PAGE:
January 19, 2007
VIRGINIA SURETY COMPANY, INC., APPELLANT,
NORTHERN INSURANCE COMPANY OF NEW YORK ET AL., APPELLEES.
The opinion of the court was delivered by: Justice Fitzgerald
Chief Justice Thomas and Justices Freeman, Kilbride, Garman, Karmeier, and Burke concurred in the judgment and opinion.
The plaintiff, Virginia Surety Company, Inc. (Virginia Surety), challenges the appellate court's decision to affirm the Will County circuit court's summary judgment order in favor of defendant, Northern Insurance Company of New York (Northern). The issue is Northern's liability to its insured, De Graf Concrete Construction, Inc. (De Graf), under a commercial general liability (CGL) policy for a single-count third-party contribution action brought against De Graf. For the following reasons, we affirm the judgment of the appellate court.
Two contracts are central to this case: a construction subcontract between general contractor Capital Construction Group, Inc. (Capital), and its subcontractor De Graf, and a CGL policy purchased by De Graf from Northern. Under the construction subcontract between Capital and De Graf, De Graf was to perform cement masonry work at a job site in Addison, Illinois. The contract also required De Graf employees to work on the job site. The construction subcontract included the following provision:
"To the fullest extent permitted by law, the Subcontractor WAIVES ANY RIGHT OF CONTRIBUTION AGAINST AND shall indemnify and hold harmless the Owner, Contractor, Architect, Architect's consultants, and agents and employees of any of them from and against claims, damages, losses, and expenses, including but not limited to attorneys fees, arising out of or resulting from performance of the Subcontractor's Work under this Subcontract, provided that such claim, damage, loss or expense is attributable to bodily injury, sickness, disease or death or to injury to or destruction of tangible property (other than the Work itself) including loss of use therefrom, WHICH IS caused in whole or in party by negligent acts or omissions of the Subcontractor, the Subcontractor's subcontractors, anyone directly or indirectly employed by them or anyone for whose acts they may be liable, regardless of whether or not such claim, loss, or expense is caused in part by a party indemnified hereunder." De Graf obtained a CGL policy from defendant Northern. The Northern CGL policy generally excludes coverage for bodily injuries to De Graf's employees. However, under an exception to this exclusion, Northern would pay sums for "liability assumed by the insured under an 'insured contract.' " The policy defines this "insured contract" as "That part of any other contract or agreement pertaining to your business (including an indemnification of a municipality in connection with work performed for a municipality) under which you assume the tort liability of another party to pay for 'bodily injury' or 'property damage' to a third person or organization. Tort liability means a liability that would be imposed by law in the absence of any contract or agreement."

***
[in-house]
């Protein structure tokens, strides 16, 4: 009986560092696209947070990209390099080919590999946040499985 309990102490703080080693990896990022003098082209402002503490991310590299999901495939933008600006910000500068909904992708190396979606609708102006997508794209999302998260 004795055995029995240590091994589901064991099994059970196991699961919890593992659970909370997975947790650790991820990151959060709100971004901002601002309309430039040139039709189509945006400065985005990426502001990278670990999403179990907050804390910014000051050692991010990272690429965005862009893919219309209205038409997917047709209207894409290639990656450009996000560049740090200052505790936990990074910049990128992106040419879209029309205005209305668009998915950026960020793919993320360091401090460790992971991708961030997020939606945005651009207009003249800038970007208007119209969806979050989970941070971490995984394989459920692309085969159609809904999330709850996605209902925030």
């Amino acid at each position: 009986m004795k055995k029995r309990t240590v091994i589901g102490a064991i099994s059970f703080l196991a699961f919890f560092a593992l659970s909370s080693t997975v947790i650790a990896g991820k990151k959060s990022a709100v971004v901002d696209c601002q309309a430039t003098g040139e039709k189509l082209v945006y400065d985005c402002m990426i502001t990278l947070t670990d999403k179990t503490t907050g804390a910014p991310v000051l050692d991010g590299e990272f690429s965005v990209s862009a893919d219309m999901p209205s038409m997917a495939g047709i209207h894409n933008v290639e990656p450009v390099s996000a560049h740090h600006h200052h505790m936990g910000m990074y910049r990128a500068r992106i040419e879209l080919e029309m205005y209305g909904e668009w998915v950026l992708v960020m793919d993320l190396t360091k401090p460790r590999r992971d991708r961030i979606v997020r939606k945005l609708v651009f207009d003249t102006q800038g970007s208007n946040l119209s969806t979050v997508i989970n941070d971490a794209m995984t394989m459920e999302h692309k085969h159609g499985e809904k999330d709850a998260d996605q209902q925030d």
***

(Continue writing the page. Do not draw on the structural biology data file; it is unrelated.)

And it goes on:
On June 4, 1997, a De Graf employee, James Smith, was injured while working at the job site. Smith filed a workers' compensation claim against De Graf. In addition, Smith filed a complaint in the circuit court against Capital, alleging that Capital's negligence contributed to his injury. Capital thereafter filed a third-party complaint for contribution against De Graf. Capital's sole request for relief was for contribution. De Graf tendered the third-party complaint to Virginia Surety, from whom De Graf had purchased a "Worker's Compensation and Employer's Liability" policy. De Graf also tendered the third-party complaint to Northern under its CGL policy. Virginia Surety accepted the tender and defended De Graf against the third-party complaint, the outcome of which is not present in the record. Northern refused to defend or indemnify De Graf.